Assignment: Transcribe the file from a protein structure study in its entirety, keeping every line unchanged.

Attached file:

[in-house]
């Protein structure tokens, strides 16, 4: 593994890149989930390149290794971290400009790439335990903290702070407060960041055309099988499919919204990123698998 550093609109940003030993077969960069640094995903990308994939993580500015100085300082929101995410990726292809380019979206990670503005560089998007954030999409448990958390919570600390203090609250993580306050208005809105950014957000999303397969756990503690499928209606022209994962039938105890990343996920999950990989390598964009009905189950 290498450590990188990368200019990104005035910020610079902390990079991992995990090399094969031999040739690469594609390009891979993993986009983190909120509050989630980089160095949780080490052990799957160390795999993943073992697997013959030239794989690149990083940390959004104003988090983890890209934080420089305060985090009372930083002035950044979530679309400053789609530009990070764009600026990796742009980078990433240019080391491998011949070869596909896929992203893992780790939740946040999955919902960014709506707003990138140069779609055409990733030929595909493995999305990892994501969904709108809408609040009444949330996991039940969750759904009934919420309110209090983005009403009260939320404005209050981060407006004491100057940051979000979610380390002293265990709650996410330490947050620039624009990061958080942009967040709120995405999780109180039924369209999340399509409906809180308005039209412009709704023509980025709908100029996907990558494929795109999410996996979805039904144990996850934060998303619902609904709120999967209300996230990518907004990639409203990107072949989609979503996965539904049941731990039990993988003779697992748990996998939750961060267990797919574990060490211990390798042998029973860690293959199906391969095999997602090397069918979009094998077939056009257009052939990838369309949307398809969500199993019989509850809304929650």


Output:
[in-house]
């Protein structure tokens, strides 16, 4: 593994890149989930390149290794971290400009790439335990903290702070407060960041055309099988499919919204990123698998 550093609109940003030993077969960069640094995903990308994939993580500015100085300082929101995410990726292809380019979206990670503005560089998007954030999409448990958390919570600390203090609250993580306050208005809105950014957000999303397969756990503690499928209606022209994962039938105890990343996920999950990989390598964009009905189950 290498450590990188990368200019990104005035910020610079902390990079991992995990090399094969031999040739690469594609390009891979993993986009983190909120509050989630980089160095949780080490052990799957160390795999993943073992697997013959030239794989690149990083940390959004104003988090983890890209934080420089305060985090009372930083002035950044979530679309400053789609530009990070764009600026990796742009980078990433240019080391491998011949070869596909896929992203893992780790939740946040999955919902960014709506707003990138140069779609055409990733030929595909493995999305990892994501969904709108809408609040009444949330996991039940969750759904009934919420309110209090983005009403009260939320404005209050981060407006004491100057940051979000979610380390002293265990709650996410330490947050620039624009990061958080942009967040709120995405999780109180039924369209999340399509409906809180308005039209412009709704023509980025709908100029996907990558494929795109999410996996979805039904144990996850934060998303619902609904709120999967209300996230990518907004990639409203990107072949989609979503996965539904049941731990039990993988003779697992748990996998939750961060267990797919574990060490211990390798042998029973860690293959199906391969095999997602090397069918979009094998077939056009257009052939990838369309949307398809969500199993019989509850809304929650």